Our German program is designed for students who want to specialise in German language, linguistics and culture. Students explore each of these areas and look at how they relate to German society.
History is not simply about dates and facts, but about new ways to interpret and understand the past, allowing us to make sense of the world today. History at Monash delves into different aspects of the human experience, and considers societies and civilisations across a range of periods and continents. Students can study everything from medieval and renaissance Europe to contemporary worlds, Asian civilisations and nations at war.
Monash has been teaching Indonesian culture and language for 50 years. Our Indonesian language students come from a range of backgrounds and begin at a variety of levels – from no prior knowledge of the language to proficient speakers. Students develop knowledge of the broader social, political and cultural contexts that make up the Indonesian environment and are encouraged to engage with our community of scholars who specialise in Indonesia and the Southeast Asian region.
As the world globalises and nations and economies become more integrated, understanding our world and the ideas and beliefs of our neighbours is vital. International studies criss-crosses history, politics, international relations, sociology and economics.
Knowledge of Italian is useful in itself, but is also essential to the study of other areas like history, literature, music, art and economics. Italian studies students at Monash explore contemporary literature, cinema and theatre, as well as medieval and Renaissance history and culture.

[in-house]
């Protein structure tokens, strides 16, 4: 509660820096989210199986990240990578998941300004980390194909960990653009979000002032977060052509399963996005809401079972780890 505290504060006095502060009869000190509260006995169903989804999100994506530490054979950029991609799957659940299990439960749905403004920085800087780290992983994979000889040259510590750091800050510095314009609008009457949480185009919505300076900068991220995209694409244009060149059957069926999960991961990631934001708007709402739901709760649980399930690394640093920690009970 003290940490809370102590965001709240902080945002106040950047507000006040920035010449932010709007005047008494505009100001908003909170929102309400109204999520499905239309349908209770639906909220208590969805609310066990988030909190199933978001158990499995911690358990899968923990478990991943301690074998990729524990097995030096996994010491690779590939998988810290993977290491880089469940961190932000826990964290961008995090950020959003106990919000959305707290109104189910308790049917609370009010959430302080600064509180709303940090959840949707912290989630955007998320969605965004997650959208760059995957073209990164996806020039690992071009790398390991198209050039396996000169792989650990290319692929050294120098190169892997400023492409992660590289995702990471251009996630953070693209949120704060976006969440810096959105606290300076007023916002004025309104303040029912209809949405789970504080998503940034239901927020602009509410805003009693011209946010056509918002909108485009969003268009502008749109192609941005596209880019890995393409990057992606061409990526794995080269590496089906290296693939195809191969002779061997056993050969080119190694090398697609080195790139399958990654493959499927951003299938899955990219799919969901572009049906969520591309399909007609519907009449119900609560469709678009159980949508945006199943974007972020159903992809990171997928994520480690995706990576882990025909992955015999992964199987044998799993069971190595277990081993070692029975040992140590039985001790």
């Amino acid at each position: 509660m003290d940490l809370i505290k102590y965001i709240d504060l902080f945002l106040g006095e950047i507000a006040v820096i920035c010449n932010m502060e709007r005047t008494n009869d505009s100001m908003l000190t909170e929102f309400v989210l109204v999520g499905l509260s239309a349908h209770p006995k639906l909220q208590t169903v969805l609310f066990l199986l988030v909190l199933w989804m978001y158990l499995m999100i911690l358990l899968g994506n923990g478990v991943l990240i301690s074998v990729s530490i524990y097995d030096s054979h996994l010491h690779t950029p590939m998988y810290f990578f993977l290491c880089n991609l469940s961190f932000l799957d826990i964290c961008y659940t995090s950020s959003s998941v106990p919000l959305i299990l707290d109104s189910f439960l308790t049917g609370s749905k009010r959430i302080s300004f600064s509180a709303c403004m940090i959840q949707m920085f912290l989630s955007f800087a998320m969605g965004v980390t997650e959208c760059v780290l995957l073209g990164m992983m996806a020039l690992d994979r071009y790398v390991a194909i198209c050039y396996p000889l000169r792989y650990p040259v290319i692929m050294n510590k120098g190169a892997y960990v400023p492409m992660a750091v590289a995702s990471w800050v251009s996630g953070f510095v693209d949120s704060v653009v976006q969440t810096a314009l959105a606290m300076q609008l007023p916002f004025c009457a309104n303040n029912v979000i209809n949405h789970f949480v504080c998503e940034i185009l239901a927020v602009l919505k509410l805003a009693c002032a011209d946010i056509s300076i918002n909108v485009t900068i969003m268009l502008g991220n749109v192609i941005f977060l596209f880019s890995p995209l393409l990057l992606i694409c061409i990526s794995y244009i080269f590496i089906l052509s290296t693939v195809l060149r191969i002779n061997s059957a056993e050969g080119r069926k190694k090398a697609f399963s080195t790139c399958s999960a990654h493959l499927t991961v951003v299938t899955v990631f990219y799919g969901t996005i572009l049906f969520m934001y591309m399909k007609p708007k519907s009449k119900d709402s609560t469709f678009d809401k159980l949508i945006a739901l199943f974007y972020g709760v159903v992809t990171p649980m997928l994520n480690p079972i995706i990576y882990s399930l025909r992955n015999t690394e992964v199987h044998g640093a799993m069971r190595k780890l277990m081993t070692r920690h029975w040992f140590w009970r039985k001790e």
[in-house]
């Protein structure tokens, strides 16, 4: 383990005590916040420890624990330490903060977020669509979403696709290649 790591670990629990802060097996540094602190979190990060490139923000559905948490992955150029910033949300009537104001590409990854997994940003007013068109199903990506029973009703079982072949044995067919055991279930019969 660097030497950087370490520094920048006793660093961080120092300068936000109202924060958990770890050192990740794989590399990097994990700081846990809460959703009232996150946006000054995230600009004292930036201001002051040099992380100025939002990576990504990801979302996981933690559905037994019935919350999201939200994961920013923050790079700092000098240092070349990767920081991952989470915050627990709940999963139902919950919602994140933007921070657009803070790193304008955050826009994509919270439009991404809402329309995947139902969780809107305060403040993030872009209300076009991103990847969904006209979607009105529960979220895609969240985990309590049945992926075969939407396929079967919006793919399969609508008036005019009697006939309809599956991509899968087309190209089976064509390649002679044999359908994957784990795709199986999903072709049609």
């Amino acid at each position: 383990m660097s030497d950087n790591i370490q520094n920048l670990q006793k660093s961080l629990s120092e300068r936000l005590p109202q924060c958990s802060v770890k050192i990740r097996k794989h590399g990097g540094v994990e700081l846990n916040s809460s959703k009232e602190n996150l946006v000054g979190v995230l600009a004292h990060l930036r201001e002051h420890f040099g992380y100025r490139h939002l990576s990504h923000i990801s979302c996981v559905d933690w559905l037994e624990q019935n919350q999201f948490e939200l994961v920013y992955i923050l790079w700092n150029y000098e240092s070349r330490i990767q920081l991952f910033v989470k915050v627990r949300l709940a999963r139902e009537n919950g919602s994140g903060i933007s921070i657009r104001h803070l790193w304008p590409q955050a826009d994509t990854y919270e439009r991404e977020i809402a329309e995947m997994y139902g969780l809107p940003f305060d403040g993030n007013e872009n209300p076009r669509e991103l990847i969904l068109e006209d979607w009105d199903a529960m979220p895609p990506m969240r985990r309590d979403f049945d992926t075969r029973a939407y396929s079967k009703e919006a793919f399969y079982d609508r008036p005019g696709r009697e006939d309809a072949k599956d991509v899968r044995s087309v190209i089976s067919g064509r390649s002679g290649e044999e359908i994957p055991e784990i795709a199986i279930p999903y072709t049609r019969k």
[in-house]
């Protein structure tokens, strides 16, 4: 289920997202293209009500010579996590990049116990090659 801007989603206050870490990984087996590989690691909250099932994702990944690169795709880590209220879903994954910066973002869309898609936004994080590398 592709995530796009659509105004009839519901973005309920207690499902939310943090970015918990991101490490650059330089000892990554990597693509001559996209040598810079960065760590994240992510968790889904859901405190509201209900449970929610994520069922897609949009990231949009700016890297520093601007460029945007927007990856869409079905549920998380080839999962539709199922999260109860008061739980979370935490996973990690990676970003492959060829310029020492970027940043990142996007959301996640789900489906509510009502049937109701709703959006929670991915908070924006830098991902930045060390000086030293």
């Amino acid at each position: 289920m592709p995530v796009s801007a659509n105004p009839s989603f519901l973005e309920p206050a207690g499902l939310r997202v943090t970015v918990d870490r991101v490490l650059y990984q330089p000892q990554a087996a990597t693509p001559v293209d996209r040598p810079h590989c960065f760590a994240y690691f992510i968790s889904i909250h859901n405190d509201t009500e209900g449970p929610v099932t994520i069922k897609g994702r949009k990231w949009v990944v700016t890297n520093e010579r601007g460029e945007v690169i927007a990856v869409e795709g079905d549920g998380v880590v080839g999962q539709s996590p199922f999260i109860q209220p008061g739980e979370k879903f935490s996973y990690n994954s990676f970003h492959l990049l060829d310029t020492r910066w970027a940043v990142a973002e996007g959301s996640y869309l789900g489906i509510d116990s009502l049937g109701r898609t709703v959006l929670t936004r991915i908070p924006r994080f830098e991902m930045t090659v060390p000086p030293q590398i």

Communicating in Japanese requires cultural knowledge as well as language ability. At Monash, we have established ourselves as a national leader in developing innovative and effective programs for teaching Japanese. In additional to language skills, students learn about Japanese culture and society, history, the media, and its broader Asian context.
Jewish civilisation units at Monash are offered by the Australian Centre for Jewish Civilisation (ACJC). A primary objective of the centre is to provide students with an understanding of Jewish civilisation in its many aspects – language and literature, history, theology, philosophy, law, politics and sociology. As a result, students are able to study a diverse range of units covering the spectrum of Jewish civilisation – such as the Holocaust in an age of genocide, modern Israel, and Jewish philosophy and Kabbalah – just to name a few.
Our journalism program is the largest undergraduate journalism program in Australia. Our students are taught by real journalists. Through a combination of academic and practice-based work, students gain a solid foundation in all production technologies – print, video, radio and online – in metropolitan, regional and international contexts.